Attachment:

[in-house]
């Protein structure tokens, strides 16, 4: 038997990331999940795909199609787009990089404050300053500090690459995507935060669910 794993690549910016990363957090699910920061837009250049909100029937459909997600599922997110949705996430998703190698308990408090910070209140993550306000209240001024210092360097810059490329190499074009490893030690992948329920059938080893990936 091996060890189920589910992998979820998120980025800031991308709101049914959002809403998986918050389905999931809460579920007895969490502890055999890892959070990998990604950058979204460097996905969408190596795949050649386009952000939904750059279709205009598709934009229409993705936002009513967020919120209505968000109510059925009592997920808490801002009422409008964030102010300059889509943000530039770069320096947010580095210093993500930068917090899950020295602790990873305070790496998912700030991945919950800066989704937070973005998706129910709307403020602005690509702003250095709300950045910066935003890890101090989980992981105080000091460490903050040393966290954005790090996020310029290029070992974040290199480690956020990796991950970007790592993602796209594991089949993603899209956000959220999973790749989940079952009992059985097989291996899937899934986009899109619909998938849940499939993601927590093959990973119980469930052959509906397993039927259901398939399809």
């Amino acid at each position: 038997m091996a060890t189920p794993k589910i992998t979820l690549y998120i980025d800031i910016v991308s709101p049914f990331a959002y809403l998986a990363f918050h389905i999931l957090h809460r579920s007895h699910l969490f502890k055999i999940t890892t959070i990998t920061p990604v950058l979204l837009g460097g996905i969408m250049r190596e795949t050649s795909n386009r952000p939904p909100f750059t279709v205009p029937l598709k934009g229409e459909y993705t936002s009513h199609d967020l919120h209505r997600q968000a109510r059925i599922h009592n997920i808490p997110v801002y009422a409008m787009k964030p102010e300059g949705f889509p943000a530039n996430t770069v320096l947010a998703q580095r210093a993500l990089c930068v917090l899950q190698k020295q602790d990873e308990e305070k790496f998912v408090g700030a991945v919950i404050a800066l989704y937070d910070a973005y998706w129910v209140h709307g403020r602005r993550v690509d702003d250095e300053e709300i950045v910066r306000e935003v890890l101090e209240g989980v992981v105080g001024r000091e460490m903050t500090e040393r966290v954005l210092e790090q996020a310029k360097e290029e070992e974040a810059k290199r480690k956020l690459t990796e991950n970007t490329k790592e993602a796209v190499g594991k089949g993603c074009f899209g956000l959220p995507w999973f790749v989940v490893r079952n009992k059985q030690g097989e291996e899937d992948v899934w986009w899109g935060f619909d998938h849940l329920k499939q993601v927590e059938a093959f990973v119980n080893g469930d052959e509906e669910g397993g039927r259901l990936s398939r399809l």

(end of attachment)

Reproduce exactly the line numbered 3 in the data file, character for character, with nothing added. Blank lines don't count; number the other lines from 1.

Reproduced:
């Amino acid at each position: 038997m091996a060890t189920p794993k589910i992998t979820l690549y998120i980025d800031i910016v991308s709101p049914f990331a959002y809403l998986a990363f918050h389905i999931l957090h809460r579920s007895h699910l969490f502890k055999i999940t890892t959070i990998t920061p990604v950058l979204l837009g460097g996905i969408m250049r190596e795949t050649s795909n386009r952000p939904p909100f750059t279709v205009p029937l598709k934009g229409e459909y993705t936002s009513h199609d967020l919120h209505r997600q968000a109510r059925i599922h009592n997920i808490p997110v801002y009422a409008m787009k964030p102010e300059g949705f889509p943000a530039n996430t770069v320096l947010a998703q580095r210093a993500l990089c930068v917090l899950q190698k020295q602790d990873e308990e305070k790496f998912v408090g700030a991945v919950i404050a800066l989704y937070d910070a973005y998706w129910v209140h709307g403020r602005r993550v690509d702003d250095e300053e709300i950045v910066r306000e935003v890890l101090e209240g989980v992981v105080g001024r000091e460490m903050t500090e040393r966290v954005l210092e790090q996020a310029k360097e290029e070992e974040a810059k290199r480690k956020l690459t990796e991950n970007t490329k790592e993602a796209v190499g594991k089949g993603c074009f899209g956000l959220p995507w999973f790749v989940v490893r079952n009992k059985q030690g097989e291996e899937d992948v899934w986009w899109g935060f619909d998938h849940l329920k499939q993601v927590e059938a093959f990973v119980n080893g469930d052959e509906e669910g397993g039927r259901l990936s398939r399809l």